I'm sure the project will still be nice, but just a blip on the screen compared to what it could have been. It seems a lot more has been cancelled than what is being told.

As bad as it has been here, we're in waaaaay better shape than other Sunbelt cities such as Miami, Atlanta, Las Vegas, Phoenix, and LA.

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As bad as it has been here, we're in waaaaay better shape than other Sunbelt cities such as Miami, Atlanta, Las Vegas, Phoenix, and LA.

But I'm curious. If we compared developments planned prior to the collapse to what developments were cancelled or downsized and then compare the change the city would have gone from pre-recession to post-recession, which city would have changed the most? BLVD Place, Regent Square and High Steet really would have changed the game for Houston. I'm curious if those other cities would have changed as much with their cancellations/downsizes. I'm not sure the effect of the landscape would have been as drastic.

I'm not sure if I'm being clear, probably not.

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BLVD Place, Regent Square and High Steet really would have changed the game for Houston.

The game was a delusion in which Miami and Las Vegas scored the most points. And Houston had only asked to be dealt in after all the other players had busted and gone home.

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I agree BLVD Place, Regent Square, and High Street would have (& still may) change the game for Houston. Houston was late to the game as far as building mixed-used urban infill developments. The credit crunch has slowed us down considerably & I'm not sure that was necessarily a bad thing. My hope is that City Centre (& West Ave to a lesser extent) will be the game changers. I'm hoping other developers see City Centre's success out on the west side and try to emulate it inside the loop.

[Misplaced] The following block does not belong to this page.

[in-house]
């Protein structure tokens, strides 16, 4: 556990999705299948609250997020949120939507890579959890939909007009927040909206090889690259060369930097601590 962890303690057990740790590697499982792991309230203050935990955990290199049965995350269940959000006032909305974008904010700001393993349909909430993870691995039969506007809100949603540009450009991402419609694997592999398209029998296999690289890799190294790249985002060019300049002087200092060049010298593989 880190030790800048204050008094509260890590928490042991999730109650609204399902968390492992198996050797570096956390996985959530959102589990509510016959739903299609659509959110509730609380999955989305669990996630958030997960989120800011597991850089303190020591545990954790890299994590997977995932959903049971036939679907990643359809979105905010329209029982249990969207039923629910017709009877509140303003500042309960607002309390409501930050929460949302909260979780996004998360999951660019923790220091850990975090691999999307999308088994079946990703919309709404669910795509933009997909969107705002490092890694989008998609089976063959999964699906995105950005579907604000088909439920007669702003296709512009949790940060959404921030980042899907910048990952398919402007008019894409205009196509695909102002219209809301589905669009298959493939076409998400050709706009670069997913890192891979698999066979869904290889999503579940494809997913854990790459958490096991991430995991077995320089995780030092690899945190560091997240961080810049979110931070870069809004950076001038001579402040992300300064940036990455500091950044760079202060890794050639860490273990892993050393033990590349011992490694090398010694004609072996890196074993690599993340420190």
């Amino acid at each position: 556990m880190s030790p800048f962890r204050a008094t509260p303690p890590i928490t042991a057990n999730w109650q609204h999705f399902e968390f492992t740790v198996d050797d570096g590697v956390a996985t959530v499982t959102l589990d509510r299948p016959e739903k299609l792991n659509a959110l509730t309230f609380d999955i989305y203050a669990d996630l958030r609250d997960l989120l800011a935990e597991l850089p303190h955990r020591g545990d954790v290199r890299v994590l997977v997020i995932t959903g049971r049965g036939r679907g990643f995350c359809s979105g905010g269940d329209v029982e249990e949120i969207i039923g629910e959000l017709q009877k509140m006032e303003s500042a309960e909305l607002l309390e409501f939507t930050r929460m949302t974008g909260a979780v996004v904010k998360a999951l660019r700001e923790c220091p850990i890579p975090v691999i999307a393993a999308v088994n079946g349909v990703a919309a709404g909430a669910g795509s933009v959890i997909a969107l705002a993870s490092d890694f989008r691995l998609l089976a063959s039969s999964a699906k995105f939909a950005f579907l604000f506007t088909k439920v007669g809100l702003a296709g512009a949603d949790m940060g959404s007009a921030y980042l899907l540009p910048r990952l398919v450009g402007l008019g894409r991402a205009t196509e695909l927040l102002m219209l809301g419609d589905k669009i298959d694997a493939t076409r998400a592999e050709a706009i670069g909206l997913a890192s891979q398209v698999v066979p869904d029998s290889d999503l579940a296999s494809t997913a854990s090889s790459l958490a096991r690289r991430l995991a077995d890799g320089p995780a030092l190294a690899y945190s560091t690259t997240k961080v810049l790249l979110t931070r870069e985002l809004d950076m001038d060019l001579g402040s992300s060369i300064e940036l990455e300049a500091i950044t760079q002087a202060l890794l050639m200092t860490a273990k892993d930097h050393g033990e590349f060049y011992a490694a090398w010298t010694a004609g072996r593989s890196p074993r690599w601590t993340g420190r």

Here in Atlanta they were out front as far as securing financing for large urban infill developments & were able to complete quite a few projects before financing dried up. However, Atlanta severely overbuilt (a lot of those developments currently sit empty) & now they are paying the price with falling values which have disastrous effects on so many other fronts (i.e. local government tax collections, school budgets, lowered office rents, home values etc). Also at a time when we most need to be creating jobs, since everything is already built, construction related employment will be severely impacted for the forseeable future.

I often ask myself would it have been better for all the proposed trendy developments to have been built in Houston & just sit empty until the economy improves (I mean at least they would have already been built right, huh?) & I must say that I'm leaning more towards the old saying of "Slow and steady wins the race"! IMO (& I'm no expert) Atlanta is about to experience something similar to what Houston experienced (maybe lasting 5 years instead of 10 yrs) from the late 80's through the mid 90's when virtually nothing got built and land values had fallen so low that very few quality developments were proposed even after things had improved by 1995'-97'.